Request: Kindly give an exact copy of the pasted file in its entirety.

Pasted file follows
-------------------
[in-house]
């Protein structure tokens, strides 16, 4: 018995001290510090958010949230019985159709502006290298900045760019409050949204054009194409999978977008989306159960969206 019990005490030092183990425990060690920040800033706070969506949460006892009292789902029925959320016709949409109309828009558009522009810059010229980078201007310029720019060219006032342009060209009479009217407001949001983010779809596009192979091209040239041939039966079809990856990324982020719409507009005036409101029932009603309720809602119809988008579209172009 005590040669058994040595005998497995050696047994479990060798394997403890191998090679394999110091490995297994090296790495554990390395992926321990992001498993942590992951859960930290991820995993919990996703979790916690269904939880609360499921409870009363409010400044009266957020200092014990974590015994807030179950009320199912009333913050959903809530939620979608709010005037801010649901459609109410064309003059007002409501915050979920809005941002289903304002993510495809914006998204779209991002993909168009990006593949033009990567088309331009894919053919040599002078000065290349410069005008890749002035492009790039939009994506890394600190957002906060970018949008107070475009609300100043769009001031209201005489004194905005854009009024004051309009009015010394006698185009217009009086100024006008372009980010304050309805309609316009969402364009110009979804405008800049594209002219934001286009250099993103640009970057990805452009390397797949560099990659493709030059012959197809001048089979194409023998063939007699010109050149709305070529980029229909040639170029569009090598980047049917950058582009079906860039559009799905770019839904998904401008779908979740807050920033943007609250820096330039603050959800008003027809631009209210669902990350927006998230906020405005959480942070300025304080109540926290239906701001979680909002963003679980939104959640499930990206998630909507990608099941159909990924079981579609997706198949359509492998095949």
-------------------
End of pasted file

[in-house]
């Protein structure tokens, strides 16, 4: 018995001290510090958010949230019985159709502006290298900045760019409050949204054009194409999978977008989306159960969206 019990005490030092183990425990060690920040800033706070969506949460006892009292789902029925959320016709949409109309828009558009522009810059010229980078201007310029720019060219006032342009060209009479009217407001949001983010779809596009192979091209040239041939039966079809990856990324982020719409507009005036409101029932009603309720809602119809988008579209172009 005590040669058994040595005998497995050696047994479990060798394997403890191998090679394999110091490995297994090296790495554990390395992926321990992001498993942590992951859960930290991820995993919990996703979790916690269904939880609360499921409870009363409010400044009266957020200092014990974590015994807030179950009320199912009333913050959903809530939620979608709010005037801010649901459609109410064309003059007002409501915050979920809005941002289903304002993510495809914006998204779209991002993909168009990006593949033009990567088309331009894919053919040599002078000065290349410069005008890749002035492009790039939009994506890394600190957002906060970018949008107070475009609300100043769009001031209201005489004194905005854009009024004051309009009015010394006698185009217009009086100024006008372009980010304050309805309609316009969402364009110009979804405008800049594209002219934001286009250099993103640009970057990805452009390397797949560099990659493709030059012959197809001048089979194409023998063939007699010109050149709305070529980029229909040639170029569009090598980047049917950058582009079906860039559009799905770019839904998904401008779908979740807050920033943007609250820096330039603050959800008003027809631009209210669902990350927006998230906020405005959480942070300025304080109540926290239906701001979680909002963003679980939104959640499930990206998630909507990608099941159909990924079981579609997706198949359509492998095949």